On September 12, 2016, a security vulnerability affecting all current versions of MySQL and its various vendors: Oracle, Percona Server, and MariaDB. The vulnerability, numbered CVE-2016-6662, allows an attacker to override the MySQL config file with various settings for the next time MySQL is restarted.
If an attacker can load custom code on the server, it is possible for MySQL to load that code as a shared dynamic library by utilizing the –malloc-lib option in the mysqld_safe script.
The attack vector requires several pieces to be in place:
- Config files must be writeable by the MySQL User.
- The attacker must be able to inject code in the config files MySQL reads at startup by overwriting the the location of the general_log.
- To run custom code, the script that manages the mysqld process must allow loading dynamic libraries. Specifically, this is the –malloc-lib option allowed by mysqld_safe.
The CVE gives this example for overriding the general_log:
mysql> set global general_log_file = '/etc/my.cnf'; mysql> set global general_log = on; mysql> select ' '> '> ; injected config entry '> '> [mysqld] '> malloc_lib=/tmp/mysql_exploit_lib.so '> '> [separator] '> '> '; 1 row in set (0.00 sec) mysql> set global general_log = off;
Secure your application against SQL Injection
This vulnerability really only has merit to attackers that have remote or local access directly to your MySQL server, or through SQL Injection in the application.
You can follow the recommended steps at the end of our post on SQL Injection to harden against such attacks.
Does this vulnerability affect AWS RDS?
Some are wondering if this vulnerability affects any flavor of Amazon’s RDS.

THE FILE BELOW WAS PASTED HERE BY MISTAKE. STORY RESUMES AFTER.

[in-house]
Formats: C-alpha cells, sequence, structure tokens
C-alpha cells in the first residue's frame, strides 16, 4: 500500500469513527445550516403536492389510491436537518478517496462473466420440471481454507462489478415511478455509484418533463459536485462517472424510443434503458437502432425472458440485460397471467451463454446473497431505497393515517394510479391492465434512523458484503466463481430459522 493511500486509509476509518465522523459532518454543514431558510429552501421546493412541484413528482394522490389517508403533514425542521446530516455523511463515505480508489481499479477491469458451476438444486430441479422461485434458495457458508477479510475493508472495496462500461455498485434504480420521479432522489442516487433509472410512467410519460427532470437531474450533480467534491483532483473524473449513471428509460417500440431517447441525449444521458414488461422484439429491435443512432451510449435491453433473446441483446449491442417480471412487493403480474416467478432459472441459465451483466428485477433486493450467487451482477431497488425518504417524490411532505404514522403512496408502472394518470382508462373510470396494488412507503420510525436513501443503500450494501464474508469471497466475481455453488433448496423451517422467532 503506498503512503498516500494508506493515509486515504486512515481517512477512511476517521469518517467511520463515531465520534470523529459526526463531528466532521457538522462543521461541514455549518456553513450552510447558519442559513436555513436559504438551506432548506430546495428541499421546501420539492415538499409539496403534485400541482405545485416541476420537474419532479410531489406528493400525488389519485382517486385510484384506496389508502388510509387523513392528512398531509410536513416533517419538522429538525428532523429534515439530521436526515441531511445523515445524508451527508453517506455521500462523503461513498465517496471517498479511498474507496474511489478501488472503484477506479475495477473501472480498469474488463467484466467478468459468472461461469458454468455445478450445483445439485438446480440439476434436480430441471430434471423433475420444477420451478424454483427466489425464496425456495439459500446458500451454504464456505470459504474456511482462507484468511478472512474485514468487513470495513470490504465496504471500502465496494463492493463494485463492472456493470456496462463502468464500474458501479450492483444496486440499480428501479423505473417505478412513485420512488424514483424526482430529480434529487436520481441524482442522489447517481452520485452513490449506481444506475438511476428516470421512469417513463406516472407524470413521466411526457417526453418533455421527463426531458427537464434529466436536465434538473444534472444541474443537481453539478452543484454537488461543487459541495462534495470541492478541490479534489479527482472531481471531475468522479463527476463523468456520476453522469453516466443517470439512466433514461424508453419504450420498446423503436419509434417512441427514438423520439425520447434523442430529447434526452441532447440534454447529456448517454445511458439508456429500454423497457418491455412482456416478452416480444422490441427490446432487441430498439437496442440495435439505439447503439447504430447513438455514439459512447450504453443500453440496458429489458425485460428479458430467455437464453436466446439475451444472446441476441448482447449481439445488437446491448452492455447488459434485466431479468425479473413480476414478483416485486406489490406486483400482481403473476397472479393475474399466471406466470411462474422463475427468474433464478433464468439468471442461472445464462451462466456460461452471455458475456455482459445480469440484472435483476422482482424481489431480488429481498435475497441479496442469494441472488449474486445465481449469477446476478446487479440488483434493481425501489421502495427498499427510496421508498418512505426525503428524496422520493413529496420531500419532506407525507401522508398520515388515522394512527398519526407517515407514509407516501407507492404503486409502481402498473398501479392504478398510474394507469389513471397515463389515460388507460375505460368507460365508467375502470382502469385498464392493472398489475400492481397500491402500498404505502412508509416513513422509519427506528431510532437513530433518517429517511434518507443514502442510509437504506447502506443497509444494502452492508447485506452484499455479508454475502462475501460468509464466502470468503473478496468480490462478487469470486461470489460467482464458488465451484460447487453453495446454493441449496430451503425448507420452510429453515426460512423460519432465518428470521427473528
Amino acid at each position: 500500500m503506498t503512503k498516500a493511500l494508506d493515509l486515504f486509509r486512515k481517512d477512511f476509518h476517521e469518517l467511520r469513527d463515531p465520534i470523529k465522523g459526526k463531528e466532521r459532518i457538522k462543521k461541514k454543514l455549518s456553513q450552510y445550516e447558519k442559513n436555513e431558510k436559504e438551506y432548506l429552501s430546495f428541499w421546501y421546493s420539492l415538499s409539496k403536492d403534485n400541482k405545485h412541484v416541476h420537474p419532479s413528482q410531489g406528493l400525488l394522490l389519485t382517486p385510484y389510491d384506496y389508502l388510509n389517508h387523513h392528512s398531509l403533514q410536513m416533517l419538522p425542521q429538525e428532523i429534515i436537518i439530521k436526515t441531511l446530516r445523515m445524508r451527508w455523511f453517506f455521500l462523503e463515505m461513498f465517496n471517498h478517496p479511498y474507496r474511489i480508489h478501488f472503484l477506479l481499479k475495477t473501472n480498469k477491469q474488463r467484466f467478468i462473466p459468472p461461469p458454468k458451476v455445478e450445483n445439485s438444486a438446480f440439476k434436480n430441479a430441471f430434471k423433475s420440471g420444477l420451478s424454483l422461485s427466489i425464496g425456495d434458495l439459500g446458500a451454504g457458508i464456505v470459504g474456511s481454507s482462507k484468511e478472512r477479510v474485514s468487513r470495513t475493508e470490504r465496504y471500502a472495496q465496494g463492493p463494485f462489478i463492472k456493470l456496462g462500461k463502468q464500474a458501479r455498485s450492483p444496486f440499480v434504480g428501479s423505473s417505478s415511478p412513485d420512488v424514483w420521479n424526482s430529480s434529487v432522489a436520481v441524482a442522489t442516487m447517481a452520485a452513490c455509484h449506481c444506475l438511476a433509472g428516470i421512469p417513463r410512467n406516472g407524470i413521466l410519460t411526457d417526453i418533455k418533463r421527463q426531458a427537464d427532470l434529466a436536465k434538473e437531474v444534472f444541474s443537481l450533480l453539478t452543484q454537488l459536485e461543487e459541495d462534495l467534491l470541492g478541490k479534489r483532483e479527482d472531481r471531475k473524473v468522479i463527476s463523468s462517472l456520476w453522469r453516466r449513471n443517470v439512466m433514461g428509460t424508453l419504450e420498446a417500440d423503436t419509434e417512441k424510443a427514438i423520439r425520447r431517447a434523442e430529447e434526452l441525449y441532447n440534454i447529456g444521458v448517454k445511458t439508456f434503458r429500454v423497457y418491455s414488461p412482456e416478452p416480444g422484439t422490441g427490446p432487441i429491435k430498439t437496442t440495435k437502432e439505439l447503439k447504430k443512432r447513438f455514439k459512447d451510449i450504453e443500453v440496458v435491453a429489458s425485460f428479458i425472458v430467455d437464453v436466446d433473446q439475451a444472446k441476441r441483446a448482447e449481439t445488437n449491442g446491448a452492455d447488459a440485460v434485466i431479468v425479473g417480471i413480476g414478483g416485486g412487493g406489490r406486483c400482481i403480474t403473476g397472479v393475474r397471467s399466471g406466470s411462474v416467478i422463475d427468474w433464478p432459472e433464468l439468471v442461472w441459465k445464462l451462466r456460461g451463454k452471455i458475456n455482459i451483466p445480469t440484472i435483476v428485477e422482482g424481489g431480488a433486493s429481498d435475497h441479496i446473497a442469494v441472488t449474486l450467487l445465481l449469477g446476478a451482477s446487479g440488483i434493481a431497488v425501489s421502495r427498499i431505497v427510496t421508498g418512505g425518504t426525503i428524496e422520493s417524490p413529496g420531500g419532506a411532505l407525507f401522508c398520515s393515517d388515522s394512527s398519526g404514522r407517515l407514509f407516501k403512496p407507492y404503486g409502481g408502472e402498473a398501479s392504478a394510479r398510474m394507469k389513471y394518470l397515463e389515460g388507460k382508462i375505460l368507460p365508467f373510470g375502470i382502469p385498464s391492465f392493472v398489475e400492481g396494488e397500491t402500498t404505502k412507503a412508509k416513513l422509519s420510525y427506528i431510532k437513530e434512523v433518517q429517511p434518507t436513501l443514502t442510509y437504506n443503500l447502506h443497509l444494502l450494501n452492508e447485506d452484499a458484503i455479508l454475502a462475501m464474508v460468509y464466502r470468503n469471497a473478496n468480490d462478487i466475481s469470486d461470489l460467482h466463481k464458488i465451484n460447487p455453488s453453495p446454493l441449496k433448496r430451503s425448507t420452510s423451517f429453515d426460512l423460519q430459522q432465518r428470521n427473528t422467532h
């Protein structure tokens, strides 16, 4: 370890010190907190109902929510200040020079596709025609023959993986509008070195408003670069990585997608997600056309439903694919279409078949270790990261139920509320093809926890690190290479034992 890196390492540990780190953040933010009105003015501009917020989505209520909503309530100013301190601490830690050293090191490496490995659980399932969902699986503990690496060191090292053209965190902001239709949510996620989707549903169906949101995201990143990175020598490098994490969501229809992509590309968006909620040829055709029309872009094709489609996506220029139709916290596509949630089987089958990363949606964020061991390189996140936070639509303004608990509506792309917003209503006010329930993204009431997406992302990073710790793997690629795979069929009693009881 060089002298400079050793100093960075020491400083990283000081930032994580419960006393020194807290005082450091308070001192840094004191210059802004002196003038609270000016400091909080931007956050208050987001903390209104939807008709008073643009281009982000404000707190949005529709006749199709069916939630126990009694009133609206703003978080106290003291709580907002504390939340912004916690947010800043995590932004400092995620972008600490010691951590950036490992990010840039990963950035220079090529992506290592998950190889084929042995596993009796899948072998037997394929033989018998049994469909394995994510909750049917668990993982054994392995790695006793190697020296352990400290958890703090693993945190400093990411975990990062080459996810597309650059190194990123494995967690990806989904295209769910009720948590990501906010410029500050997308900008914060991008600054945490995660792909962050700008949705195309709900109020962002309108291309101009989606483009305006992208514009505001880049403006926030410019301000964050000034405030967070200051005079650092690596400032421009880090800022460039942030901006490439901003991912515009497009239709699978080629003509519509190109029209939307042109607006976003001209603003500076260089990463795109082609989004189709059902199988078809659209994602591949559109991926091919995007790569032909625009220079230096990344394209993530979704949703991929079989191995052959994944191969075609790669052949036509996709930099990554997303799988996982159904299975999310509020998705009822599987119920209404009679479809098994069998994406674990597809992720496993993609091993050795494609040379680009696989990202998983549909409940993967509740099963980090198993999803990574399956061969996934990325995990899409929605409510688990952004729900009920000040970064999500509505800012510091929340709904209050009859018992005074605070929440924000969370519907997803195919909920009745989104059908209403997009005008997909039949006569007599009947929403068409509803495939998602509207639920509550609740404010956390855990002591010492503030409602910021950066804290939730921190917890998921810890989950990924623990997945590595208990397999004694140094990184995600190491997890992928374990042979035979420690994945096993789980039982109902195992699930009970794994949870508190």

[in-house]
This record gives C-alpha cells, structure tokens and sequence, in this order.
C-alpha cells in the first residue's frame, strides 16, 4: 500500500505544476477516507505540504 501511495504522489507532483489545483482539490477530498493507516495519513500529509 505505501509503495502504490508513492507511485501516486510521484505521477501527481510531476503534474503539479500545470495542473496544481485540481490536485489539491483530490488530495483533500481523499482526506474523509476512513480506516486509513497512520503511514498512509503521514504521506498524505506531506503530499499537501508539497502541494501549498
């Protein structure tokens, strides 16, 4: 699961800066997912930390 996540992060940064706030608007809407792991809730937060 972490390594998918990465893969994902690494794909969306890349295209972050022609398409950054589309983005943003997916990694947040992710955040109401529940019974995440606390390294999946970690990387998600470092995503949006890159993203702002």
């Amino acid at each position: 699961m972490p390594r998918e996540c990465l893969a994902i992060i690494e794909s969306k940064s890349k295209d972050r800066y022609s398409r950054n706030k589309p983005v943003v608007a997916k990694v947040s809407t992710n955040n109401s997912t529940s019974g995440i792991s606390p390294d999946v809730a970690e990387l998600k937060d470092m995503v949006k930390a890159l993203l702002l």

In general, the attack relies on the ability to enable the general_log file to inject configuration text into a file MySQL recognizes as a config file.
But RDS removes the ability to set global variables by users, requiring changes to be made via parameter groups. The general_log_file parameter is not modifiable.
A word of caution
While CVE-2016-6662 specifically targets MySQL-writeable configuration files and the ability to create files on the server with FILE permissions, the author provides a word of caution that implies there will be additional requirements to protect against this type of attack:
# Full PoC will be released at a later date, and will show how attackers could
# exploit the vulnerability on default installations of MySQL on systems with no
# writable my.cnf config files available.
# The upcoming advisory CVE-2016-6663 will also make the exploitation trivial
# for certain low-privileged attackers that do not have FILE privilege.
All of the MySQL Vendors have patched against the ability to modify the general_log to a config file, as well as updating the mysqld_safe to prevent loading shared libraries except from certain directories that MySQL typically does not have write access to. Examples are /usr/lib and /usr/lib64.
If upgrading to these versions is not an option, the attack can be mitigated by ensuring your my.cnf files are not writeable by MySQL user. Also, if you have no config file in the normal places MySQL looks for a config file, you should create empty files that are owned by ‘root’, and not by the MySQL user.
The various configuration locations differ from MySQL version and OS distribution. For example, check the MySQL 5.7 documentation on option files.
You should also ensure that your application is secure from SQL Injection by following some recommended best-practices.
If you happen to run RDS, this particular vulnerability is mitigated by the security features RDS imposes on the database users such as the inability to set global variables and the use of Parameter Groups.
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